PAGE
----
Article

Risk of recurrent high-grade cervical intraepithelial neoplasia after successful treatment: a long-term multi-cohort study.

Department of Obstetrics and Gynaecology, Erasmus MC University Medical Center, Rotterdam, Netherlands.
The Lancet Oncology (Impact Factor: 24.73). 05/2011; 12(5):441-50. DOI: 10.1016/S1470-2045(11)70078-X
Source: PubMed

ABSTRACT 15% of women treated for high-grade cervical intraepithelial neoplasia (CIN grade 2 or 3) develop residual or recurrent CIN grade 2 or 3 or cervical cancer, most of which are diagnosed within 2 years of treatment. To gain more insight into the long-term predictive value of different post-treatment strategies, we assessed the long-term cumulative risk of post-treatment CIN grade 2 or 3 or cancer and different follow-up algorithms to identify women at risk of residual or recurrent disease.
Women who were included in three studies in the Netherlands and who were treated for CIN grade 2 or 3 between July, 1988, and November, 2004, were followed up by cytology and testing for high-risk human papillomavirus (hrHPV) at 6, 12, and 24 months after treatment, and subsequently received cytological screening every 5 years. The primary endpoint was the cumulative risk of post-treatment CIN grade 2 or higher by December, 2009. We also assessed the cumulative risk of CIN grade 2 or higher in women with three consecutive negative cytological smears and women with negative co-testing with cytology and hrHPV at months 6 and 24. This study is registered in the Dutch trial register, NTR1468.
435 women were included, 76 (17%) of whom developed post-treatment CIN grade 2 or higher, of which 39 were CIN grade 3 or higher. The 5-year risk of developing post-treatment CIN grade 2 or higher was 16·5% (95% CI 13·0-20·7) and the 10-year risk was 18·3% (13·8-24·0). The 5-year risk of developing post-treatment CIN grade 3 or higher was 8·6% (95% CI 6·0-12·1) and the 10-year risk was 9·2% (5·8-14·2). Women with three consecutive negative cytological smears had a CIN grade 2 or higher risk of 2·9% (95% CI 1·2-7·1) in the next 5 years and of 5·2% (2·1-12·4) in the next 10 years. The 5-year risk of CIN grade 3 or higher was 0·7% (95% CI 0·0-3·9) and the 10-year risk was 0·7% (0·0-6·3). Women with negative results for co-testing had a 5-year risk of CIN grade 2 or higher of 1·0% (95% CI 0·2-4·6) and a 10-year risk of 3·6% (1·1-10·7). The 5-year risk of CIN grade 3 or higher was 0·0% (95% CI 0·0-3·0) and the 10-year risk was 0·0% (0·0-5·3).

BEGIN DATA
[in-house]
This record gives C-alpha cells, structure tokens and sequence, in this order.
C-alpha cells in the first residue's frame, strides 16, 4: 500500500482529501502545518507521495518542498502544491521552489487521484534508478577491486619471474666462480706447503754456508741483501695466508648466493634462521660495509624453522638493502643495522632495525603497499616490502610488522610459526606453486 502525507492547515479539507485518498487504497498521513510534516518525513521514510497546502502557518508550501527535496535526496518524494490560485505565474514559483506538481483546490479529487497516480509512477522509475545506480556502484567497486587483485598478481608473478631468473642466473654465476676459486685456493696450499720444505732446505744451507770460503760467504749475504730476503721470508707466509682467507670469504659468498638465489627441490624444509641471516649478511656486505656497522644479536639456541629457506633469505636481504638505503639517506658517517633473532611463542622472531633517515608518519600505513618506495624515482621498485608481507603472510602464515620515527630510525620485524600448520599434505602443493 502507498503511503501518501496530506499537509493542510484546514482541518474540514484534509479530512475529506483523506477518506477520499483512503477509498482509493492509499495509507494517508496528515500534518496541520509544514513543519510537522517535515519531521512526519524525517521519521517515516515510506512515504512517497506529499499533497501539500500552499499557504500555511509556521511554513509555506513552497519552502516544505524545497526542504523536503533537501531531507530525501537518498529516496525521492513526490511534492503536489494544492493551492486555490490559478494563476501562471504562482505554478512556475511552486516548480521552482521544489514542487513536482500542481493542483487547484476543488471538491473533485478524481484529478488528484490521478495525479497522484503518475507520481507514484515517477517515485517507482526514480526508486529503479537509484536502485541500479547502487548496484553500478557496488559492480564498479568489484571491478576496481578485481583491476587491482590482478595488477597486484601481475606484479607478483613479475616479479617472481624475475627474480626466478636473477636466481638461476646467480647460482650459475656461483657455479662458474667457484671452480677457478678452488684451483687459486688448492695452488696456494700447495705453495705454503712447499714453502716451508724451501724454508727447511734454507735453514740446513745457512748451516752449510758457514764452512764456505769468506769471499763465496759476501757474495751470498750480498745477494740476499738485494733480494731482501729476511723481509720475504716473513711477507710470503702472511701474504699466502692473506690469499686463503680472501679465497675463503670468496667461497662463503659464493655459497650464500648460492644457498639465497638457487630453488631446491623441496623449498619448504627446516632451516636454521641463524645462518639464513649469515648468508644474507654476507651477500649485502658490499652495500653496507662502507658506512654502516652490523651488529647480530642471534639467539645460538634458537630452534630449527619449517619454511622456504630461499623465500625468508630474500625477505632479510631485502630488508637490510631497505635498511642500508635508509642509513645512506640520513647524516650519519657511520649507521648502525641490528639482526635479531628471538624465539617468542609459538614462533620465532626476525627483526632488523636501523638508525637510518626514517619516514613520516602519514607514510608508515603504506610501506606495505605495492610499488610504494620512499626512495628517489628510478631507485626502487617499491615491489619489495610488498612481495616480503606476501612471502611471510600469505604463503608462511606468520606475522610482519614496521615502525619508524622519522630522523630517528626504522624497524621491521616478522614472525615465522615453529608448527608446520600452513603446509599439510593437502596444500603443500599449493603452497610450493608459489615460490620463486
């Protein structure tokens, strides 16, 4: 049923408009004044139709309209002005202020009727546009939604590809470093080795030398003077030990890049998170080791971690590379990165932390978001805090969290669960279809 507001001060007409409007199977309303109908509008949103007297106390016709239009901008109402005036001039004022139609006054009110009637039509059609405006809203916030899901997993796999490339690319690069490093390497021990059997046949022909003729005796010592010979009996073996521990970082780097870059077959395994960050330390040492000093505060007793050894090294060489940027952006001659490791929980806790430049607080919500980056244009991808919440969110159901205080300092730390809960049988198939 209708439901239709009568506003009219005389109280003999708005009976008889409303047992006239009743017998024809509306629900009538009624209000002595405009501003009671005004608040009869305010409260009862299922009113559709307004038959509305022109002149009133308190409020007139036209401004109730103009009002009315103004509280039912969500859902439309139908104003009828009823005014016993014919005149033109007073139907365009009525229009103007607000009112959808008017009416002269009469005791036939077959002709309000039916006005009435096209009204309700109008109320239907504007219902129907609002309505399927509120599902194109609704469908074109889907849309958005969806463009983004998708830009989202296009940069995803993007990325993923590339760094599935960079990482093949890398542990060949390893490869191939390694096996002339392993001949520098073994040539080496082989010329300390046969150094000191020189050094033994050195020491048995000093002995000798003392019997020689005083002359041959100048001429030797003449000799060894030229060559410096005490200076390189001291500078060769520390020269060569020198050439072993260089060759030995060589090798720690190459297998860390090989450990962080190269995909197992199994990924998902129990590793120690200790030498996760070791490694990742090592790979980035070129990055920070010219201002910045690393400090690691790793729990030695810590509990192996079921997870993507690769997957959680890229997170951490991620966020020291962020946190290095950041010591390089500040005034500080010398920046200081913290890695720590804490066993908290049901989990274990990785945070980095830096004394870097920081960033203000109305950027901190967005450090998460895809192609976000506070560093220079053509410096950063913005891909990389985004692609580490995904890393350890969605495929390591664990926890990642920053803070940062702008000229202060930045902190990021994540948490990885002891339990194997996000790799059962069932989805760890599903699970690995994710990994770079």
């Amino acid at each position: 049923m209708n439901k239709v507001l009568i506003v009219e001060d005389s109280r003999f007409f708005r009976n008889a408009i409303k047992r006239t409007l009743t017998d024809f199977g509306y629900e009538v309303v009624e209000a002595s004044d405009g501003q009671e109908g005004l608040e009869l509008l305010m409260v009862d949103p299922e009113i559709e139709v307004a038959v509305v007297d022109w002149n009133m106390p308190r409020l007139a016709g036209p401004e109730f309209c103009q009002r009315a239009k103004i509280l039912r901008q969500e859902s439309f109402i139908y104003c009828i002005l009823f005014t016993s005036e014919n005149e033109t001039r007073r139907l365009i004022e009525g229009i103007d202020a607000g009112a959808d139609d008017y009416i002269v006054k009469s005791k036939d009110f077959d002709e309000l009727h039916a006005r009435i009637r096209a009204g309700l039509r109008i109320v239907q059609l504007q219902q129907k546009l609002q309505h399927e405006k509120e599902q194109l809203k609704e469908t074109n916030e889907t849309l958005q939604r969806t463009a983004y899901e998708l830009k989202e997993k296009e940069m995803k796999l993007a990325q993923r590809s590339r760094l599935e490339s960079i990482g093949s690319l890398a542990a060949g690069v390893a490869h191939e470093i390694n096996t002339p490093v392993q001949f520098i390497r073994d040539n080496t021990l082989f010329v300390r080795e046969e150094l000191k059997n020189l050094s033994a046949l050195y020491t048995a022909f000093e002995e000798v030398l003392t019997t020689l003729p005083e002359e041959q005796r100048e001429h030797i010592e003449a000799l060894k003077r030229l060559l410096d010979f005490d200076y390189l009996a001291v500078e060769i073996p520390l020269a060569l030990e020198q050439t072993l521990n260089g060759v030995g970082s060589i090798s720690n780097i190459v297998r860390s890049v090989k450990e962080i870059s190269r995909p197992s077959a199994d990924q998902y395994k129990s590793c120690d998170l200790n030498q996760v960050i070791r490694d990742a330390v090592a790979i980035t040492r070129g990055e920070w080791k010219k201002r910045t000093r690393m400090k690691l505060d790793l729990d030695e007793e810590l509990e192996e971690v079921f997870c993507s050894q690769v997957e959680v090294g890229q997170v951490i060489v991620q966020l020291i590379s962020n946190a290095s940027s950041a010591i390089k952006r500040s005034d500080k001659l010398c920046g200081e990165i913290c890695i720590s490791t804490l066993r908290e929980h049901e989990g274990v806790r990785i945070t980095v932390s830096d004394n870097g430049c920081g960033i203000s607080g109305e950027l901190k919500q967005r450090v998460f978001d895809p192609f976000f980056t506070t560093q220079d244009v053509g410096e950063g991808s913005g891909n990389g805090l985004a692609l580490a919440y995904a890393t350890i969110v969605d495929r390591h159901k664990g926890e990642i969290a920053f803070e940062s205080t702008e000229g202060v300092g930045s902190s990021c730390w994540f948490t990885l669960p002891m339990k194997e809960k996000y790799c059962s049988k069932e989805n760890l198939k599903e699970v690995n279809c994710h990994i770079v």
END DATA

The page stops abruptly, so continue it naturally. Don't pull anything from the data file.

The 5-year risk of post-treatment CIN grade 2 or higher in women with three consecutive negative cytological smears or negative co-testing for cytology and hrHPV at 6 and 24 months was similar to that of women with normal cytology in population-based screening and therefore justifies their return to regular screening.
VU University Medical Center, Erasmus University Medical Center, Netherlands.

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